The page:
TUCKER, ARK. -- Willie Fears returned to the Arkansas state prison's maximum security unit at Tucker last week.
A month ago, Fears was just another one of the correction officers guarding hard-core inmates from 6:30 p.m. until 6:30 a.m. Four days on, three days off, three days on, four days off.
Pretty routine stuff. Well, not exactly.
There's nothing routine about Willie Fears.
Fears, 23, spent his last three weekends as a defensive end for the Cincinnati Bengals. When the NFL players went on strike, the Bengals summoned the 6-foot-4, 280-pound Fears. He used his vacation time to play for the replacement Bengals.
"Willie's like a real true, breathing success story to the inmates," David White, spokesman for the state Correction Department, said.
After the regular players ended their strike, the Bengals released all of their replacement players. Fears promptly reported for duty at Tucker on Monday night.
"They all wanted to know about it," Fears said, referring to the inmates. "They told me that if they were going to bet they would have bet on the Bengals. Of course, they probably did bet, but they're not supposed to. That's something you really can't control."
Fears played at Holmes Junior College in Mississippi and Northwestern State in Louisiana. He played five games for the Ottawa Rough Riders of the Canadian Football League in 1985. He was invited to a Miami Dolphins minicamp in November, but was admittedly out of shape and didn't excite the Dolphins coaching staff.
The soft-spoken Fears had hoped to work at Tucker for a while to save enough money to return to college and some day fulfill his dream of becoming a high school coach.
"Well, this is sort of like being a coach," Fears said. "You get to work with people and show them that there is a better side to life. They might have made a mistake, but I like to tell them or try to show them that they can make a plus out of their life once they get out."
Fears, more because of his personality than his size, has had little trouble controlling inmates.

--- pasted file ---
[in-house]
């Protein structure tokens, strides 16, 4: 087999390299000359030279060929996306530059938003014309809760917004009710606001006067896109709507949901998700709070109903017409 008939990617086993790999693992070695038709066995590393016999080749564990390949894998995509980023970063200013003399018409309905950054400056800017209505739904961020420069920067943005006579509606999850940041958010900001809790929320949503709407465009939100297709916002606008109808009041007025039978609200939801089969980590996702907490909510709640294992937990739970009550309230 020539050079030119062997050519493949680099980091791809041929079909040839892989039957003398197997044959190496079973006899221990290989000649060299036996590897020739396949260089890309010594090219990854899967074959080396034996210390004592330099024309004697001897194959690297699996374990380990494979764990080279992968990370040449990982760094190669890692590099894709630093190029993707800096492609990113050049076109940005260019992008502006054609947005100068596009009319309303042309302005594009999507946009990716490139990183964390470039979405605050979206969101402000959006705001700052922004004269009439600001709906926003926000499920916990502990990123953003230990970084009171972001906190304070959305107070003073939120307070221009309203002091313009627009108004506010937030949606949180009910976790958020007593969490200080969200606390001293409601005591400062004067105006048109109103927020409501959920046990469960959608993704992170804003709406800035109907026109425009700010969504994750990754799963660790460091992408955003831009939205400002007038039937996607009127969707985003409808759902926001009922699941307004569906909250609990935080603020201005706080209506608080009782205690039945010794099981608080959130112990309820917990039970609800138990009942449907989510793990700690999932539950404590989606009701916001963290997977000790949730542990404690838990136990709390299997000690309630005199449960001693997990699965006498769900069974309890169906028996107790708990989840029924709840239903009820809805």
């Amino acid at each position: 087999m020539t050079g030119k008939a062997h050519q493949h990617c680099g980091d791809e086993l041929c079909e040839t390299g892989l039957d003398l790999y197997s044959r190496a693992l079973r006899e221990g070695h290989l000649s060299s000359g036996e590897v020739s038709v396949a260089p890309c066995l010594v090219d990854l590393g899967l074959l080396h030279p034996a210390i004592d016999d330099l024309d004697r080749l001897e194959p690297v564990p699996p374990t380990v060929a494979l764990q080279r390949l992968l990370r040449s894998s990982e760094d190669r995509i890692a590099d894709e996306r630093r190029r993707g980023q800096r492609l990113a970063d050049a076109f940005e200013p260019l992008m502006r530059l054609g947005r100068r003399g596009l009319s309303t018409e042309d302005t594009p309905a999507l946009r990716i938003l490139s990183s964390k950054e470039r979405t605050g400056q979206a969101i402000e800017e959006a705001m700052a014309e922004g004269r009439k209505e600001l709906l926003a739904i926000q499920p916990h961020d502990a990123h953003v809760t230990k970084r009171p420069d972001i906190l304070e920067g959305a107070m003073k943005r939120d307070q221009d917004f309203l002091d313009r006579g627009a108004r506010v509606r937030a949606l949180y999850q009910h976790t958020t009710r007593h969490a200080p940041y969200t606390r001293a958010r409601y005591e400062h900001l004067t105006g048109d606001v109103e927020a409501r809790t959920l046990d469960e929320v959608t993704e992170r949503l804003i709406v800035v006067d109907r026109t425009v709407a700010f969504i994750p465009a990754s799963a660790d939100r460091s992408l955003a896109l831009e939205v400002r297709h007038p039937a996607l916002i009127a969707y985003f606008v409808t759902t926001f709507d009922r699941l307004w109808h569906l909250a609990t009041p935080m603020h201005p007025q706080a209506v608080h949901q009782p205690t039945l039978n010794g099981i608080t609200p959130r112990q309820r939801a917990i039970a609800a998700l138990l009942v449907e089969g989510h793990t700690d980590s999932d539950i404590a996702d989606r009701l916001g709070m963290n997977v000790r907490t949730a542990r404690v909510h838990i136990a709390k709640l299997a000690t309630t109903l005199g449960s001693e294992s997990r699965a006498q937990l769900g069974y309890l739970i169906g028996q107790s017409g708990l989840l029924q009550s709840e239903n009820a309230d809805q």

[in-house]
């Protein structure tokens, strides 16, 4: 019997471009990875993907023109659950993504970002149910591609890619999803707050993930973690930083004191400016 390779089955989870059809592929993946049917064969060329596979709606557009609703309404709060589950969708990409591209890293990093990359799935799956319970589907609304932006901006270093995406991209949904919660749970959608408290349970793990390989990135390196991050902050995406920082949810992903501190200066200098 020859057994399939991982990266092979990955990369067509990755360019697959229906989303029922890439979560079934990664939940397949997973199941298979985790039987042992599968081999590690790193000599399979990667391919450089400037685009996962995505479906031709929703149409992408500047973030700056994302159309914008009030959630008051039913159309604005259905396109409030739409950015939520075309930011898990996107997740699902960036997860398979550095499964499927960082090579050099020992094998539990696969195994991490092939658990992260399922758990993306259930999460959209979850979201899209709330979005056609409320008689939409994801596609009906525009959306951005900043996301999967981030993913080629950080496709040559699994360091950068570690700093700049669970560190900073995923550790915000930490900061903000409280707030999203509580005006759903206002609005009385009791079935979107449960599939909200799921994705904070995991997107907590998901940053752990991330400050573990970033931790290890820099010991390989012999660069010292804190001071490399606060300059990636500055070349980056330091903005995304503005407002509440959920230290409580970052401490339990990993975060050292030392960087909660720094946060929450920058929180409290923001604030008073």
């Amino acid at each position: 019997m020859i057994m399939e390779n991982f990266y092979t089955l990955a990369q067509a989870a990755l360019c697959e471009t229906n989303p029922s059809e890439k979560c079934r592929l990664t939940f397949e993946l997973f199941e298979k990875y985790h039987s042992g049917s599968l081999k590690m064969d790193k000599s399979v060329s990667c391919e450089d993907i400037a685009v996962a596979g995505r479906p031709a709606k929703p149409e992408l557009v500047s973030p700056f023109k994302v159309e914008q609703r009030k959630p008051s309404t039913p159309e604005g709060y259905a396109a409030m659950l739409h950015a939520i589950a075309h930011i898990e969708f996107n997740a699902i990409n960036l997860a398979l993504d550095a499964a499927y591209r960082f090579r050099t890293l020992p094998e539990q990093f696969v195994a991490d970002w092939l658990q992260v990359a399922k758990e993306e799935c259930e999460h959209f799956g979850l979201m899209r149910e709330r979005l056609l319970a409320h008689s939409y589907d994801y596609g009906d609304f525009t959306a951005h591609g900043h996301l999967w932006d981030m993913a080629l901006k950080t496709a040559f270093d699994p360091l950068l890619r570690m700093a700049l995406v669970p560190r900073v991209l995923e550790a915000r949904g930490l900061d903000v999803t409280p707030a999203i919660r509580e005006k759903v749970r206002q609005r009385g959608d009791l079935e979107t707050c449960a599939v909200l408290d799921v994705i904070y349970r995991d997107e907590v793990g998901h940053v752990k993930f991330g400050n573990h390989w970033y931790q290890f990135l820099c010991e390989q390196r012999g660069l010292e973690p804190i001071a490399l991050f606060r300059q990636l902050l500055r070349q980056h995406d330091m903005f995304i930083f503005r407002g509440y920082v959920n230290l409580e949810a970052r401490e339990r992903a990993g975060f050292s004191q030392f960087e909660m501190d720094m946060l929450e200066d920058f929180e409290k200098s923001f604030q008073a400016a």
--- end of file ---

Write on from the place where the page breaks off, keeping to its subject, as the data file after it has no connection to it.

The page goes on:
"I basically get along with everybody," he said. "I'll listen and let them blow off a little steam to see if they have a legitimate argument, but if they keep it up I'll write them up. If anything, they might mess with me a little more because of my size. Then they could go to court and everybody would be saying, 'Why would that big guy be messing with that little bitty guy, anyway.'
"I remember when I first got back, this one guy came up to me and said, 'You're 23 and you been out playing pro football. I'm 23 and I'm doing time.'
"I'll never forget that. It was like that guy was saying he was sorry about the route he took. Maybe they can look at me and say, 'Look at big ol' Fears, he made it in the NFL.' So maybe some other good things can come out of this."
Some good things have already happened. As a correction officer, his salary is $14,000 a year. He was paid about $3,800 for each of his three replacement games, which enabled him to buy a car and put some money aside for his education.
He also enjoyed his time in the spotlight. "He was a media star," said a Bengals spokesman. "Everybody wanted to interview Willie and he came across real well."
Said Fears of his time in the NFL: "I knew it was going to be short term. I've been out of the spotlight a lot longer than I was in it . . . I got a big break and I was happy for that chance."